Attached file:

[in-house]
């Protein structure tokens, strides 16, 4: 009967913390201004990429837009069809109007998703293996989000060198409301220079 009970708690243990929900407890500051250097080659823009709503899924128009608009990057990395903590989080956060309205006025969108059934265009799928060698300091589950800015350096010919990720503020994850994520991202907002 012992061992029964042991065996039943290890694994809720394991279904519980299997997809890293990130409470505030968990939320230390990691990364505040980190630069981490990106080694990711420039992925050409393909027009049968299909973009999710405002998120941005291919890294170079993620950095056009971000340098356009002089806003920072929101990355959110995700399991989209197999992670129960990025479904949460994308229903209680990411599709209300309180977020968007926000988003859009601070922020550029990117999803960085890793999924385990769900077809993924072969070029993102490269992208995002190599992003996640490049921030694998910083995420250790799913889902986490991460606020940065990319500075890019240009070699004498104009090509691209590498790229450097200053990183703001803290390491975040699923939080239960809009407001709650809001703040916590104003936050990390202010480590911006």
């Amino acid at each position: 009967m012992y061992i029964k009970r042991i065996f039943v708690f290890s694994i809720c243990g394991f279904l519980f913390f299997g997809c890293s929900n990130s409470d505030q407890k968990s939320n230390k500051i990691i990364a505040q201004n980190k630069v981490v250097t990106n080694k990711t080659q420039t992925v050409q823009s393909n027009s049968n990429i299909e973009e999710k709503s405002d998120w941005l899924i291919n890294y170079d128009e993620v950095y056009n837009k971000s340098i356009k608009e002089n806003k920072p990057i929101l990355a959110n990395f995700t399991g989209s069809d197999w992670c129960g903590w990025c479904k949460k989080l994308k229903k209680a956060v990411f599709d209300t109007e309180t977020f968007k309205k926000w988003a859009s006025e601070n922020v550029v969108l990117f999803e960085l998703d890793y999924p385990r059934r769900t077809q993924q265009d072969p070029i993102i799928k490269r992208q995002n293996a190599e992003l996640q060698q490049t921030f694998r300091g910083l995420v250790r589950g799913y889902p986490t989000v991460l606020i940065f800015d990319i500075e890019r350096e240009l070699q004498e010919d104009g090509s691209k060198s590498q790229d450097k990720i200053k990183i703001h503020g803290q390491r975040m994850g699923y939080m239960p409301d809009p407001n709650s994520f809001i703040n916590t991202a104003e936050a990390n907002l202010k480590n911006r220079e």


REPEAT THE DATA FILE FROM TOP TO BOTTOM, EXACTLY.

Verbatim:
[in-house]
């Protein structure tokens, strides 16, 4: 009967913390201004990429837009069809109007998703293996989000060198409301220079 009970708690243990929900407890500051250097080659823009709503899924128009608009990057990395903590989080956060309205006025969108059934265009799928060698300091589950800015350096010919990720503020994850994520991202907002 012992061992029964042991065996039943290890694994809720394991279904519980299997997809890293990130409470505030968990939320230390990691990364505040980190630069981490990106080694990711420039992925050409393909027009049968299909973009999710405002998120941005291919890294170079993620950095056009971000340098356009002089806003920072929101990355959110995700399991989209197999992670129960990025479904949460994308229903209680990411599709209300309180977020968007926000988003859009601070922020550029990117999803960085890793999924385990769900077809993924072969070029993102490269992208995002190599992003996640490049921030694998910083995420250790799913889902986490991460606020940065990319500075890019240009070699004498104009090509691209590498790229450097200053990183703001803290390491975040699923939080239960809009407001709650809001703040916590104003936050990390202010480590911006």
């Amino acid at each position: 009967m012992y061992i029964k009970r042991i065996f039943v708690f290890s694994i809720c243990g394991f279904l519980f913390f299997g997809c890293s929900n990130s409470d505030q407890k968990s939320n230390k500051i990691i990364a505040q201004n980190k630069v981490v250097t990106n080694k990711t080659q420039t992925v050409q823009s393909n027009s049968n990429i299909e973009e999710k709503s405002d998120w941005l899924i291919n890294y170079d128009e993620v950095y056009n837009k971000s340098i356009k608009e002089n806003k920072p990057i929101l990355a959110n990395f995700t399991g989209s069809d197999w992670c129960g903590w990025c479904k949460k989080l994308k229903k209680a956060v990411f599709d209300t109007e309180t977020f968007k309205k926000w988003a859009s006025e601070n922020v550029v969108l990117f999803e960085l998703d890793y999924p385990r059934r769900t077809q993924q265009d072969p070029i993102i799928k490269r992208q995002n293996a190599e992003l996640q060698q490049t921030f694998r300091g910083l995420v250790r589950g799913y889902p986490t989000v991460l606020i940065f800015d990319i500075e890019r350096e240009l070699q004498e010919d104009g090509s691209k060198s590498q790229d450097k990720i200053k990183i703001h503020g803290q390491r975040m994850g699923y939080m239960p409301d809009p407001n709650s994520f809001i703040n916590t991202a104003e936050a990390n907002l202010k480590n911006r220079e």